Roads will continue to deteriorate
June 16, 2010
Despite government promises to improve Norway’s sub-standard highway system, fully a third of the country’s roads are in “poor” or “extremely poor” condition. State highway officials admit the deterioration will likely continue because funding still isn’t high enough to meet demands.
For decades, state politicians allowed the nation’s roads to fall into disrepair, and they failed to keep up with needed expansion and improvement. An insistence on a piecemeal approach to road construction, with just a few stretches of a highway being widened or improved at a time, combined with pork barrel politics and so-called “horse trading” has left Norway with a road system that, with a few exceptions, has become a national embarrassment.
Newspaper Aftenposten reported Wednesday that few noticeable improvements will come any time soon. Officials at Vegdirektoratet, the Norwegian Public Roads Administration, admit in a new report that the existing “framework” for the operation and maintenance of the road system “will not be enough to stop further growth in the deterioration” from 2010 to 2013.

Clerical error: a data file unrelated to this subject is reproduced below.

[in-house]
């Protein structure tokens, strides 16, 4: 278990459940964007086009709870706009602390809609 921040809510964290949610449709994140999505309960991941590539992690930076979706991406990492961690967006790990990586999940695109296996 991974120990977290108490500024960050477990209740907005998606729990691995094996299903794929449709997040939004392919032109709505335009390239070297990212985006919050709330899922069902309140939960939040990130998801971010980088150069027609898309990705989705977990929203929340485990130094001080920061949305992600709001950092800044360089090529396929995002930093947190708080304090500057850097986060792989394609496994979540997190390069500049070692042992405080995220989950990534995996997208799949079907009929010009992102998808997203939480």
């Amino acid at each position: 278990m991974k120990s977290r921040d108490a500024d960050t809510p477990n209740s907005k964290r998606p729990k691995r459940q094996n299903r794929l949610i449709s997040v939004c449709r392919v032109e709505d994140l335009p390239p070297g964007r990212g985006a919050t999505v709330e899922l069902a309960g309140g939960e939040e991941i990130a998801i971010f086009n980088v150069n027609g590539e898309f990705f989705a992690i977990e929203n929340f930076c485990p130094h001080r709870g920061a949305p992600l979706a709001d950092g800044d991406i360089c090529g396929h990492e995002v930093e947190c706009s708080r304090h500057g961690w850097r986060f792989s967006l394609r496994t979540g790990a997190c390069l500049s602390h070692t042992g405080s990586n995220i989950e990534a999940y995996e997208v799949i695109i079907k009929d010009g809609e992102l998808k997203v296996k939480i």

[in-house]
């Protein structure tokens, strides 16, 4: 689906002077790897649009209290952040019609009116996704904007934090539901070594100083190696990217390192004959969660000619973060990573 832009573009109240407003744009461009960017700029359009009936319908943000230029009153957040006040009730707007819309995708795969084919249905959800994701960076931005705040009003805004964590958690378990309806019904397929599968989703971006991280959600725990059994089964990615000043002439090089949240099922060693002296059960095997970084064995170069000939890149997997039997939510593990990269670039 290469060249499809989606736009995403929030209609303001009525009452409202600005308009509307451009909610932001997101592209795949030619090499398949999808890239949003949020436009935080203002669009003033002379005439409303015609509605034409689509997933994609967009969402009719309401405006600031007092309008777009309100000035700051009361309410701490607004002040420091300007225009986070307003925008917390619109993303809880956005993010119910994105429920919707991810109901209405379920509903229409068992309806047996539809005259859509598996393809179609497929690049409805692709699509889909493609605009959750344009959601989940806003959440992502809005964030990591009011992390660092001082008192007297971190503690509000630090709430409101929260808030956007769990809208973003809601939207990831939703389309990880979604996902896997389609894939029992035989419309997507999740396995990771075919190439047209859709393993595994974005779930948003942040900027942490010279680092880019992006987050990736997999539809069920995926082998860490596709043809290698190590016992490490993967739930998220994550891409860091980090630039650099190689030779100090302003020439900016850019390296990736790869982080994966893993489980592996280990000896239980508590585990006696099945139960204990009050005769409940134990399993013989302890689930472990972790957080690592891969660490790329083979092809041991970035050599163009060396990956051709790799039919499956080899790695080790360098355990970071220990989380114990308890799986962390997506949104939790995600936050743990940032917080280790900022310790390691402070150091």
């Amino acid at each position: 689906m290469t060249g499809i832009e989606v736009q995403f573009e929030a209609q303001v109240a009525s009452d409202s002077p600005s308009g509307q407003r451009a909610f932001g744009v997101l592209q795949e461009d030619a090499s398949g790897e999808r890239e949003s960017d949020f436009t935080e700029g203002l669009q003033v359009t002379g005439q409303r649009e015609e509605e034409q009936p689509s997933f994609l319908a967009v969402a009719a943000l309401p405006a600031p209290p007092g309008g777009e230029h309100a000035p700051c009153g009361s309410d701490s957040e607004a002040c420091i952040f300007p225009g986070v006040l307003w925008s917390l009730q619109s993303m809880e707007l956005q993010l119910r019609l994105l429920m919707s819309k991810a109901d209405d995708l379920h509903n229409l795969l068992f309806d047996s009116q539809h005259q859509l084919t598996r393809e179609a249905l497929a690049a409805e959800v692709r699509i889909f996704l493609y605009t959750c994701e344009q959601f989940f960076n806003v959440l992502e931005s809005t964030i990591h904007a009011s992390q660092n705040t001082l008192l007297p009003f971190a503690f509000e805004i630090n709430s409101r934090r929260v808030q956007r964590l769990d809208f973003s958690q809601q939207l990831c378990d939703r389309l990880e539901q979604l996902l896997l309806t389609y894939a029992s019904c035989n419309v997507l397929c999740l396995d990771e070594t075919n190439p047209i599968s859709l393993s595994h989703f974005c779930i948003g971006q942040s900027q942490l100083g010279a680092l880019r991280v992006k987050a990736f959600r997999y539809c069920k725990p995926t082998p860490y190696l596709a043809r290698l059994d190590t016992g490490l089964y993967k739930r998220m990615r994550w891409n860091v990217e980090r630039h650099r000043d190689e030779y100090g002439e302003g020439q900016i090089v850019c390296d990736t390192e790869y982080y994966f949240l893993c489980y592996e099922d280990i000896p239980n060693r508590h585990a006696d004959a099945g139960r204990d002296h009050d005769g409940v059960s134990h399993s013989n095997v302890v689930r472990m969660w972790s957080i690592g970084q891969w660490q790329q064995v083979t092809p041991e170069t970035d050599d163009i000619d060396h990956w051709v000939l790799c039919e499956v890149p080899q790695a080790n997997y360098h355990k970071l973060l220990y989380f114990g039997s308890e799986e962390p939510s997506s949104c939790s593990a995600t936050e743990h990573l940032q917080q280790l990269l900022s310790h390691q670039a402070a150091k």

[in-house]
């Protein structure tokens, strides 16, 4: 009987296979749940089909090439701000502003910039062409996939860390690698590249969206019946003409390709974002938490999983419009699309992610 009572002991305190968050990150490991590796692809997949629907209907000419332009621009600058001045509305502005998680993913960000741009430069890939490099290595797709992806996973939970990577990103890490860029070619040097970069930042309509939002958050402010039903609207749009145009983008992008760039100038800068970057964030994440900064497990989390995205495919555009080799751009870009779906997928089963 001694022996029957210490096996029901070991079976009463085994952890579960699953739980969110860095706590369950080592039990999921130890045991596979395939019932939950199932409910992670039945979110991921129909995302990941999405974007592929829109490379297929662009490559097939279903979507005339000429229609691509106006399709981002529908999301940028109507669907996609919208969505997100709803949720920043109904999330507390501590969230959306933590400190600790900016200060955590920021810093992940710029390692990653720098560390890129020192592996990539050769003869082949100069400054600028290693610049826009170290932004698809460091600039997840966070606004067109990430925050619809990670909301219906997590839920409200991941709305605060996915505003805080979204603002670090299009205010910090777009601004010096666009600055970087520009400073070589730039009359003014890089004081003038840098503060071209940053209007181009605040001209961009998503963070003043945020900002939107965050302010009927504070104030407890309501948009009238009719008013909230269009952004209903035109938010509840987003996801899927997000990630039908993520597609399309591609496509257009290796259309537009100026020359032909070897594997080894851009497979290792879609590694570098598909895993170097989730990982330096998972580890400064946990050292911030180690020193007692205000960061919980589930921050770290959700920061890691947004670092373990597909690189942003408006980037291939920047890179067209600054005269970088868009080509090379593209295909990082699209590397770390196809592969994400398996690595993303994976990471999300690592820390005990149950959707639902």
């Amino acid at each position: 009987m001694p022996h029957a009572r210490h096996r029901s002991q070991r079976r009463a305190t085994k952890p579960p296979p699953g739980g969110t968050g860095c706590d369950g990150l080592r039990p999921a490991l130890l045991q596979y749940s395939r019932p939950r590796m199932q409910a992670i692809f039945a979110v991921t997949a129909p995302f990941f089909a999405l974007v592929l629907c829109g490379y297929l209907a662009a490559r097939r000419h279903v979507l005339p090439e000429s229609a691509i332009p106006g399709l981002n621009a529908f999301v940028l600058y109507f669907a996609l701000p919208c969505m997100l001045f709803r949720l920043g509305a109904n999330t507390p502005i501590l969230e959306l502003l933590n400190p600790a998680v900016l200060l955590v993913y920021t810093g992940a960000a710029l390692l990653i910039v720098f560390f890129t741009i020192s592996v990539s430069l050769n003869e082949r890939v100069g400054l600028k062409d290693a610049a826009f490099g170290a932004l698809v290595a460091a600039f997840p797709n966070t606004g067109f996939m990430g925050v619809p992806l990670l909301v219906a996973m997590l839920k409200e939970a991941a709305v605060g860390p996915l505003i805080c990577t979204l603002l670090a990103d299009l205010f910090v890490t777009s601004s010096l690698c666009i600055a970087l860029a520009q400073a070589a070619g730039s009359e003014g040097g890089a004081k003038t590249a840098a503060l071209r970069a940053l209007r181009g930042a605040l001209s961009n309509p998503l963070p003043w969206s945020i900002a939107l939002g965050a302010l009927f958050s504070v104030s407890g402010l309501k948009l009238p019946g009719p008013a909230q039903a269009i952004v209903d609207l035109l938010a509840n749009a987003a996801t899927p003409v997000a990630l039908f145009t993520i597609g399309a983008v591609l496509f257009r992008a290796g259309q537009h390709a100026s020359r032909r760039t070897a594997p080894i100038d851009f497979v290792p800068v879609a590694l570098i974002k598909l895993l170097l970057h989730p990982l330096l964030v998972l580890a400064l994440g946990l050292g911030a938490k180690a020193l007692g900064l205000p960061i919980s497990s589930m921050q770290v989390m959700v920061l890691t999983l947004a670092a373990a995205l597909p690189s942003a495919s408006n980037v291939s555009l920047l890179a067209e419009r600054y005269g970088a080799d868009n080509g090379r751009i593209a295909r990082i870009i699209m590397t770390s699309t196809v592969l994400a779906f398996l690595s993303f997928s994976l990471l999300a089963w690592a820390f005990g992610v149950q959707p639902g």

That means the roads will continue to get worse because the road authorities lack adequate funding.
Norway’s current coalition government has boasted that it’s earmarked more money for road maintenance and improvement in its National Transport Plan than ever before. Former Transport Minister Liv Signe Navarsete said as late as last year, after four years in her position, that “we will get … a safer and more effective road system which will lead to shorter travel time and lower distance costs for people and business in the entire country.”
Instead, 31 percent of the nation’s state highways are now categorized as being in poor shape and that will likely increase despite the government’s claims. County roads are in even worse shape. The allegedly historic boost in government funding isn’t enough to offset years of neglect and skyrocketing maintenance costs.
Road operation and maintenance functions were spun out of the state road department several years ago into a separate firm called Mesta, which is now the dominant player in the market. Costs have gone up 80 percent since 2005 and Lars Erik Hauer of Vegdirektoratet told Aftenposten the system “is not functioning well enough.”
Current Transport Minister Magnhild Meltveit Kleppa claims Norway has “many good roads” and that improvements are being made, but admits that “deficient maintenance is what worries me the most.”